Works on any OS - although only really useful in Windows, this library can parse and write .lnk files, a shell link, that can be understood by Windows.
To get started, see the ShellLink struct.
The full specification of these files can be found at Microsoft's Website.
A simple example appears as follows:
use lnk::ShellLink; // ... ShellLink::new_simple(std::path::Path::new(r"C:\Windows\System32\notepad.exe"));
The FileAttributesFlags structure defines bits that specify the file attributes of the link target, if the target is a file system item. File attributes can be used if the link target is not available, or if accessing the target would be inefficient. It is possible for the target items attributes to be out of sync with this value.
The HotkeyFlags structure specifies input generated by a combination of keyboard keys being pressed.
An 8-bit unsigned integer that specifies bits that correspond to modifier keys on the keyboard.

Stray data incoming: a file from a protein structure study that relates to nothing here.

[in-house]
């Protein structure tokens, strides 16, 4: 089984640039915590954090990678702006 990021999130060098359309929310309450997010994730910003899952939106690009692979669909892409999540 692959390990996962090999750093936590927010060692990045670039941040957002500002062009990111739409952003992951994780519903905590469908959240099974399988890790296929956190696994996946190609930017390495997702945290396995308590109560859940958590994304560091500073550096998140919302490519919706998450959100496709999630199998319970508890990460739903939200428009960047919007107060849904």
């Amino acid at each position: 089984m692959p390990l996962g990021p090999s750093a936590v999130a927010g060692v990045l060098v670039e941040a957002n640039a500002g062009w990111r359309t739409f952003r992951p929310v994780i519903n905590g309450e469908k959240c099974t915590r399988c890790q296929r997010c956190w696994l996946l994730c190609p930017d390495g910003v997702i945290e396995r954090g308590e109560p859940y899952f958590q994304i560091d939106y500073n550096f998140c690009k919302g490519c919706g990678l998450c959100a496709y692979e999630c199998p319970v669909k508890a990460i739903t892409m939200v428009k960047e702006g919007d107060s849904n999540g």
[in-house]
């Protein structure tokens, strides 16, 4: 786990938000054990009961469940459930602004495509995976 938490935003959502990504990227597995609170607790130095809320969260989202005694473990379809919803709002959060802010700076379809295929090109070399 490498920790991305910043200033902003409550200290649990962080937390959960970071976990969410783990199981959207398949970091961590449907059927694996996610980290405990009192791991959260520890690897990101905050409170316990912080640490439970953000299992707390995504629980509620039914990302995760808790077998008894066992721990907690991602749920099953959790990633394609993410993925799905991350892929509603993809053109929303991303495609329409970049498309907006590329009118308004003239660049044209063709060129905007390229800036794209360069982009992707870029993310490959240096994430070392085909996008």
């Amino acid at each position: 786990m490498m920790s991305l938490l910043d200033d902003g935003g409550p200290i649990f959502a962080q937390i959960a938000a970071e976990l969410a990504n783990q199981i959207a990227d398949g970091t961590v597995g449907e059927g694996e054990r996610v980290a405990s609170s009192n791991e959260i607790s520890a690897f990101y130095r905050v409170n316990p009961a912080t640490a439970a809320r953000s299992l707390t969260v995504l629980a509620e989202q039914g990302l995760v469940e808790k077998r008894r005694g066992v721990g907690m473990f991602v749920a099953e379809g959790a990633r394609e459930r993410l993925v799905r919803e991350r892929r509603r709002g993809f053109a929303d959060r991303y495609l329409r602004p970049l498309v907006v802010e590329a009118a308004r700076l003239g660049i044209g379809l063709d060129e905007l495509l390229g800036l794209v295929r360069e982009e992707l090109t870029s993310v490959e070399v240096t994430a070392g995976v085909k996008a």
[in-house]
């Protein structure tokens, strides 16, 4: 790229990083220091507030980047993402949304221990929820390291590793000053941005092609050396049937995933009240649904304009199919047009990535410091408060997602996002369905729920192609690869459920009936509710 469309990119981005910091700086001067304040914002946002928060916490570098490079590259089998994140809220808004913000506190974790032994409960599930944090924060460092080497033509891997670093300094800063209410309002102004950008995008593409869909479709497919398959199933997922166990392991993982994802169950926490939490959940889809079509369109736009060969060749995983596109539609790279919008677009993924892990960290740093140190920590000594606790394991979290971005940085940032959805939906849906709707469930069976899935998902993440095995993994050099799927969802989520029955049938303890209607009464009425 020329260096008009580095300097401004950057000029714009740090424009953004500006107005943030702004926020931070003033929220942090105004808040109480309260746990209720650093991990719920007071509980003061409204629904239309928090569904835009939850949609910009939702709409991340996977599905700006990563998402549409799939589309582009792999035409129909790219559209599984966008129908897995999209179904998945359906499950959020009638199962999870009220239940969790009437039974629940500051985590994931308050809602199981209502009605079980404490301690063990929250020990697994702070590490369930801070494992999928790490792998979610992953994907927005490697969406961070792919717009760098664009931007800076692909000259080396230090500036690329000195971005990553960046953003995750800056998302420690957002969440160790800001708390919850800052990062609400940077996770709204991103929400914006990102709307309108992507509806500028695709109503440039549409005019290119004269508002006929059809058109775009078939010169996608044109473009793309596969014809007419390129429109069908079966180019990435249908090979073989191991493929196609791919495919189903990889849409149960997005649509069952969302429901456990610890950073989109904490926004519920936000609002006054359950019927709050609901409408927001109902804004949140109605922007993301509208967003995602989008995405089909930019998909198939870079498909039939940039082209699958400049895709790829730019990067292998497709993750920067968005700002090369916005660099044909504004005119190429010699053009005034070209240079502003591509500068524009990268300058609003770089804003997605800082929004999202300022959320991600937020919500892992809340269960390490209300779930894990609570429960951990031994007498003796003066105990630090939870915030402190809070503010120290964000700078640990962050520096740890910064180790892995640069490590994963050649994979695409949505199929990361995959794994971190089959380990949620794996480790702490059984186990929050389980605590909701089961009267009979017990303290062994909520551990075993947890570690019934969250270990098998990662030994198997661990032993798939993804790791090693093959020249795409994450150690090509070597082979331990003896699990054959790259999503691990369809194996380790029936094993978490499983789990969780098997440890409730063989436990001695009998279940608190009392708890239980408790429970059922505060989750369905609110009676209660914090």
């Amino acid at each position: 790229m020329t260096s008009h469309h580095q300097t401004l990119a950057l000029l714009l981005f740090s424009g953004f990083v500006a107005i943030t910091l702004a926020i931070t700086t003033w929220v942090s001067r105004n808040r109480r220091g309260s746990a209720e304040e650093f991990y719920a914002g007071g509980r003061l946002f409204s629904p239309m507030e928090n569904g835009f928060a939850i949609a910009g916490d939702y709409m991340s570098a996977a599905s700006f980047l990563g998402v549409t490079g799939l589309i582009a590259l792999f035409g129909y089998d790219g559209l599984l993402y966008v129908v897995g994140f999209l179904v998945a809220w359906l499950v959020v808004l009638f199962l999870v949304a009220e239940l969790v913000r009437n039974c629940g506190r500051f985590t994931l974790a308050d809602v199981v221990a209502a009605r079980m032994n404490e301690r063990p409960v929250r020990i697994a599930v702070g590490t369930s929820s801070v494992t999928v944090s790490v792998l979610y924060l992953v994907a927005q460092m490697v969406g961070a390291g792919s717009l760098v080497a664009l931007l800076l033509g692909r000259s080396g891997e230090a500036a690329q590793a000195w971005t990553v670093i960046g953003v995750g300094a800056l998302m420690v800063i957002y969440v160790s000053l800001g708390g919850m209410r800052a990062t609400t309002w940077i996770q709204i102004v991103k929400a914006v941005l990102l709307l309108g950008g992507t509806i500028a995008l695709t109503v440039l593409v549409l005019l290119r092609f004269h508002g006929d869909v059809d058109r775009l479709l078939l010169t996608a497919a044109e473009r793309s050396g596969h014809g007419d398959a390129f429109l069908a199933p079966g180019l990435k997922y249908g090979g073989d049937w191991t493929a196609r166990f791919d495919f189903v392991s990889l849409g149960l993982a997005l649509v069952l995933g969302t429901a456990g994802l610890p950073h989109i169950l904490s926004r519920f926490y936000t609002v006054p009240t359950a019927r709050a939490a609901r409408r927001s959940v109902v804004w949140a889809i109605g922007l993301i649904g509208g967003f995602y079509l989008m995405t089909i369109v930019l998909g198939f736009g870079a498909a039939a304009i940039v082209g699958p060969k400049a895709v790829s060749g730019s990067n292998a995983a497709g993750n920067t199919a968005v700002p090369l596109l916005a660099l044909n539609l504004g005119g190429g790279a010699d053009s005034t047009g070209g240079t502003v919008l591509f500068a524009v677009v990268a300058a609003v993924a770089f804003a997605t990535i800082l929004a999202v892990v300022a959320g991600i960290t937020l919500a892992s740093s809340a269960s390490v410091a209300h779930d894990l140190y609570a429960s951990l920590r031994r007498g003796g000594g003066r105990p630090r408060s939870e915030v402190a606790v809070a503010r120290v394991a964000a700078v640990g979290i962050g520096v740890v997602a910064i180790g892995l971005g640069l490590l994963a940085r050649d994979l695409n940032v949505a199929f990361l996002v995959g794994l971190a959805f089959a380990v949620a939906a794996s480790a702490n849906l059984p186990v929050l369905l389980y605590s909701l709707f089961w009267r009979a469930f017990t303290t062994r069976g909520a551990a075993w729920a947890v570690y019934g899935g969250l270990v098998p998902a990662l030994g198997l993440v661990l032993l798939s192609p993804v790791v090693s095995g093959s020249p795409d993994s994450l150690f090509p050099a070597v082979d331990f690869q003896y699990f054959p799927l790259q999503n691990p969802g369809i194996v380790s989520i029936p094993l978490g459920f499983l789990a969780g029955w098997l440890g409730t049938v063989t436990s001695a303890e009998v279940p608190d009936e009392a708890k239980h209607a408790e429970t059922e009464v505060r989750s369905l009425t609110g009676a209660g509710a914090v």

The LinkFlags structure defines bits that specify which shell linkstructures are present in the file format after the ShellLinkHeaderstructure (section 2.1).
The LinkInfo structure specifies information necessary to resolve a linktarget if it is not found in its original location. This includes information about the volume that the target was stored on, the mapped drive letter, and a Universal Naming Convention (UNC)form of the path if one existed when the linkwas created. For more details about UNC paths, see [MS-DFSNM] section 22.214.171.124
The LinkTargetIDList structure specifies the target of the link. The presence of this optional structure is specified by the HasLinkTargetIDList bit (LinkFlagssection 2.1.1) in the ShellLinkHeader(section2.1).
A shell link
A ShellLinkHeader structure (section 2.1), which contains identification information, timestamps, and flags that specify the presence of optional structures.
The error type for shell link parsing errors.
ExtraData refers to a set of structures that convey additional information about a link target. These optional structures can be present in an extra data section that is appended to the basic Shell Link Binary File Format.
An 8-bit unsigned integer that specifies a virtual key code that corresponds to a key on the keyboard.
The expected window state of an application launched by the link.